Simona: The compatibility you worry about is only how they communicate and their operating voltage. You can connect them via a UART and transfer information back and forth. One MCU might handle a display and keypad input and then transmit into to a second MCU that processes the data and does other tasks. Actually, many displays have an MCU built in and use an I2C port or a serial port to communicate with the main MCU.
Also, on using the lower power chips on two batteries (at 3 volts) if they will run OK, they may run slower. See data sheet. TI MSP430s will run down from 1.8 to 3.6 volts, but the processor speed will slow down with lower voltages. Check the specs to ensure you will get the proper speed at the voltage you want to run (and test it at the actual voltage too)
Simona, it is very rare that you want two chips connected together so closely that you care about compatibility. Of more important concern is whether the two chips share identical data types, and don't use different endianness, for example.
On my application power consumption is not an issue. I'm more interested if anyone has experience with EMC testing. Inputs tend to bounce when subjected to voltage spikes. 3.3volt mcu has less tolerance for input bouncing than 5.0volt mcu.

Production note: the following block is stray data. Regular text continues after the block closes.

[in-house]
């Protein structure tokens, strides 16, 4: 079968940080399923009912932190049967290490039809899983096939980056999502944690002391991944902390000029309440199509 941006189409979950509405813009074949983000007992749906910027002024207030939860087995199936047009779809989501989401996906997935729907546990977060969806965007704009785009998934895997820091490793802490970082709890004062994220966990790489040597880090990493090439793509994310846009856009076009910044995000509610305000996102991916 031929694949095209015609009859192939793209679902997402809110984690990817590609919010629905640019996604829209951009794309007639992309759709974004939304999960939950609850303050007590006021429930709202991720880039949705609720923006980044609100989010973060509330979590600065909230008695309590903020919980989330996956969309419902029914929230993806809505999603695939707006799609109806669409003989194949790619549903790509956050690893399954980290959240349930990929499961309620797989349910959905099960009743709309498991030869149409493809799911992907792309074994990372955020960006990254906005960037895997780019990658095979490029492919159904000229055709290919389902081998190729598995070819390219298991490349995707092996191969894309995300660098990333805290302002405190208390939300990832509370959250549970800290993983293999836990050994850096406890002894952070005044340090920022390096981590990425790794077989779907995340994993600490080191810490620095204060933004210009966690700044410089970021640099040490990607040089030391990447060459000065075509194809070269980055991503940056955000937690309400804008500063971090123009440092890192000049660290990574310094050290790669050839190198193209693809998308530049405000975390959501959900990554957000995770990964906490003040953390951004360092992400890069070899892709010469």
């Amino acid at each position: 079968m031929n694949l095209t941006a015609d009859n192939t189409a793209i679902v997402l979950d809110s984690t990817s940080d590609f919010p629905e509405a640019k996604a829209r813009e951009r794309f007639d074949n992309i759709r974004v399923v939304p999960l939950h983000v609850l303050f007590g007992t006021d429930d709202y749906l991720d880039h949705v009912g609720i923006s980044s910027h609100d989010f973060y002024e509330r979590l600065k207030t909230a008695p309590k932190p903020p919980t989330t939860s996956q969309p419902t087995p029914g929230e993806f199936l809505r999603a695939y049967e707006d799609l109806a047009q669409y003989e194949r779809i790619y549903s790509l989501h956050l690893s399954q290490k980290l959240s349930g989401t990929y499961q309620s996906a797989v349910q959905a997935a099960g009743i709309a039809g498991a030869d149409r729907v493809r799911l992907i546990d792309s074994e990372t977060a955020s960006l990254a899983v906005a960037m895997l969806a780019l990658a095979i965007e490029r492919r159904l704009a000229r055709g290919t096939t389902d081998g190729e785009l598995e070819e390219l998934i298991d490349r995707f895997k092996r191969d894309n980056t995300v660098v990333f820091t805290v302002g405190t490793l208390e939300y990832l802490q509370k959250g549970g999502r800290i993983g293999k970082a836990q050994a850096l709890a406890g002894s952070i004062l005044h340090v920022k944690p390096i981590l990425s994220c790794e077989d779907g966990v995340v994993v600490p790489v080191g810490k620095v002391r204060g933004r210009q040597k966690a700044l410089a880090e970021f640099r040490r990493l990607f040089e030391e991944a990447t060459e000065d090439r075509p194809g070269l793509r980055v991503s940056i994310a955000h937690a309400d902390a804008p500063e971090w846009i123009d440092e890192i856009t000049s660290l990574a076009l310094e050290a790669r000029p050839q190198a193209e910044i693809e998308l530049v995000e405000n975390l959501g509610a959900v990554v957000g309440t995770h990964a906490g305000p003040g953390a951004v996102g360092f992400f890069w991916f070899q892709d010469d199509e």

Probably I missed some but about quote below : Is that means that you recomend to use different MCUs at the same circuit? I mean - the MCUs manufactured from different manufacturer? How we can be completely sure that they are absolutely compatible? I think that Just comparing of datasheets is not enough
"Q: Could I expect a vendor to tell me which microcontrollers can work well together if I need to divide up tasks?
A: Yes, but they will recommend their own devices. MCUs can communicate via serial communications quite easily.
Q: What would be the advantages or disadvantages of a 3.3volt mcu versus a 5.0volt mcu?
A: Lower power used in a 3.3-volt device, more standard chips now use 3.3 volts, newer chips all use 3.3 volts. If you use a 5-volt MCU you need 5-volt support chips or 3.3-to-5-volt translator chips, which use power and require PCB space.
Q: In searching for an MCU to incorporate for a project, since the industry is very competitive, what is the typical chip life cycle I should expect for that particular MCU and will manufacturers give you accurate information on life cycle?
A: You should expect about 7 years. Ask an MCU vendor about any end-of-life concerns you have. I'd bet you can still buy Z80 chips today.
In searching for an MCU to incorporate for a project, since the industry is very competitive, what is the typical chip life cycle I should expect for that particular MCU and will manufacturers give you accurate information on life cycle?
Can there be problems with patent infringement? If so, are there internet URL's that one can search? Also, if you develop a product application for a 3rd party, how is the intellectual property issue handled?